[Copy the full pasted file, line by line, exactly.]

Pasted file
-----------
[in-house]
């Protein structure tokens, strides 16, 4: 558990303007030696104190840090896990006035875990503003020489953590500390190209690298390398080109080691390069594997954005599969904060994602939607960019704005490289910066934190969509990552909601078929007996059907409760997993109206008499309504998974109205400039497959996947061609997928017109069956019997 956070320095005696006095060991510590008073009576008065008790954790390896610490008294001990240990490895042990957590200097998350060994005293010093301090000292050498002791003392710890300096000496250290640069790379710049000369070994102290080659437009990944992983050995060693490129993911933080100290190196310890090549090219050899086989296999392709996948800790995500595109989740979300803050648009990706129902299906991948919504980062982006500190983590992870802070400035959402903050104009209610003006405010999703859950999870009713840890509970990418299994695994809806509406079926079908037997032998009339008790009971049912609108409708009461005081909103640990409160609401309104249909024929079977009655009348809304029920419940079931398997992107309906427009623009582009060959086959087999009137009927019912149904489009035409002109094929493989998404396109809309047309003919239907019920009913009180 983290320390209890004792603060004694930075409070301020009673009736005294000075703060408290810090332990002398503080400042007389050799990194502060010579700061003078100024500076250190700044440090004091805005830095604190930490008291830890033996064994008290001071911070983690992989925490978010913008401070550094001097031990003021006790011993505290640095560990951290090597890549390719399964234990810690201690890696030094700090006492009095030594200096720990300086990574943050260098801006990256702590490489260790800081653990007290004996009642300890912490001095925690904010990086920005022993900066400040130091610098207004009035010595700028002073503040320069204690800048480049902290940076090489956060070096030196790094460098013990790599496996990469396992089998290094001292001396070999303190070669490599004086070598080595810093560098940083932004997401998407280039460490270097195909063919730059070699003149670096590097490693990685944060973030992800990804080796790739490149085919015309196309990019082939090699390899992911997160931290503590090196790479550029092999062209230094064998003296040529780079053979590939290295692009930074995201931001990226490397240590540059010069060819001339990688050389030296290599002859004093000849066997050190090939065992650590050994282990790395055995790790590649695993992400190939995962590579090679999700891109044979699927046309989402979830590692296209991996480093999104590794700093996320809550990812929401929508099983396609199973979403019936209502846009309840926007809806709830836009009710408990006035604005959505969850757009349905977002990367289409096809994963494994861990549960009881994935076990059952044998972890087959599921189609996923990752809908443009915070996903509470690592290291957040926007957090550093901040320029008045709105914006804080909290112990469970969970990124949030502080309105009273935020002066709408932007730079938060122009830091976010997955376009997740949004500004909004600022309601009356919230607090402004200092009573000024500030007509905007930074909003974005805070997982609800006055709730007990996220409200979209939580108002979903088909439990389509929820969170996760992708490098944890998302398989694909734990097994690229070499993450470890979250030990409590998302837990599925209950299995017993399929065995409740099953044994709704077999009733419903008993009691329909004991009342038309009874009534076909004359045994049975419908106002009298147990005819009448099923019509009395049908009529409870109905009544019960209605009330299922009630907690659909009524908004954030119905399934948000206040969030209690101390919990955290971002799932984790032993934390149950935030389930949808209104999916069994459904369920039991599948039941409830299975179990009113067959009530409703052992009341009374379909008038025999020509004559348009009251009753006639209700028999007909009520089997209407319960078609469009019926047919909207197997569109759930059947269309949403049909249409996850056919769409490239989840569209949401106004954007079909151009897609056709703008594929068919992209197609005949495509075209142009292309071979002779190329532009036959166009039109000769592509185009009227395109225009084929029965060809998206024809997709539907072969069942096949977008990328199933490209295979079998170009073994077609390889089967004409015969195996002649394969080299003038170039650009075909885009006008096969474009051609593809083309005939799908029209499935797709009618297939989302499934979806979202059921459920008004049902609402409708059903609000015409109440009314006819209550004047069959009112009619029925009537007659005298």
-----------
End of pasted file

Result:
[in-house]
């Protein structure tokens, strides 16, 4: 558990303007030696104190840090896990006035875990503003020489953590500390190209690298390398080109080691390069594997954005599969904060994602939607960019704005490289910066934190969509990552909601078929007996059907409760997993109206008499309504998974109205400039497959996947061609997928017109069956019997 956070320095005696006095060991510590008073009576008065008790954790390896610490008294001990240990490895042990957590200097998350060994005293010093301090000292050498002791003392710890300096000496250290640069790379710049000369070994102290080659437009990944992983050995060693490129993911933080100290190196310890090549090219050899086989296999392709996948800790995500595109989740979300803050648009990706129902299906991948919504980062982006500190983590992870802070400035959402903050104009209610003006405010999703859950999870009713840890509970990418299994695994809806509406079926079908037997032998009339008790009971049912609108409708009461005081909103640990409160609401309104249909024929079977009655009348809304029920419940079931398997992107309906427009623009582009060959086959087999009137009927019912149904489009035409002109094929493989998404396109809309047309003919239907019920009913009180 983290320390209890004792603060004694930075409070301020009673009736005294000075703060408290810090332990002398503080400042007389050799990194502060010579700061003078100024500076250190700044440090004091805005830095604190930490008291830890033996064994008290001071911070983690992989925490978010913008401070550094001097031990003021006790011993505290640095560990951290090597890549390719399964234990810690201690890696030094700090006492009095030594200096720990300086990574943050260098801006990256702590490489260790800081653990007290004996009642300890912490001095925690904010990086920005022993900066400040130091610098207004009035010595700028002073503040320069204690800048480049902290940076090489956060070096030196790094460098013990790599496996990469396992089998290094001292001396070999303190070669490599004086070598080595810093560098940083932004997401998407280039460490270097195909063919730059070699003149670096590097490693990685944060973030992800990804080796790739490149085919015309196309990019082939090699390899992911997160931290503590090196790479550029092999062209230094064998003296040529780079053979590939290295692009930074995201931001990226490397240590540059010069060819001339990688050389030296290599002859004093000849066997050190090939065992650590050994282990790395055995790790590649695993992400190939995962590579090679999700891109044979699927046309989402979830590692296209991996480093999104590794700093996320809550990812929401929508099983396609199973979403019936209502846009309840926007809806709830836009009710408990006035604005959505969850757009349905977002990367289409096809994963494994861990549960009881994935076990059952044998972890087959599921189609996923990752809908443009915070996903509470690592290291957040926007957090550093901040320029008045709105914006804080909290112990469970969970990124949030502080309105009273935020002066709408932007730079938060122009830091976010997955376009997740949004500004909004600022309601009356919230607090402004200092009573000024500030007509905007930074909003974005805070997982609800006055709730007990996220409200979209939580108002979903088909439990389509929820969170996760992708490098944890998302398989694909734990097994690229070499993450470890979250030990409590998302837990599925209950299995017993399929065995409740099953044994709704077999009733419903008993009691329909004991009342038309009874009534076909004359045994049975419908106002009298147990005819009448099923019509009395049908009529409870109905009544019960209605009330299922009630907690659909009524908004954030119905399934948000206040969030209690101390919990955290971002799932984790032993934390149950935030389930949808209104999916069994459904369920039991599948039941409830299975179990009113067959009530409703052992009341009374379909008038025999020509004559348009009251009753006639209700028999007909009520089997209407319960078609469009019926047919909207197997569109759930059947269309949403049909249409996850056919769409490239989840569209949401106004954007079909151009897609056709703008594929068919992209197609005949495509075209142009292309071979002779190329532009036959166009039109000769592509185009009227395109225009084929029965060809998206024809997709539907072969069942096949977008990328199933490209295979079998170009073994077609390889089967004409015969195996002649394969080299003038170039650009075909885009006008096969474009051609593809083309005939799908029209499935797709009618297939989302499934979806979202059921459920008004049902609402409708059903609000015409109440009314006819209550004047069959009112009619029925009537007659005298």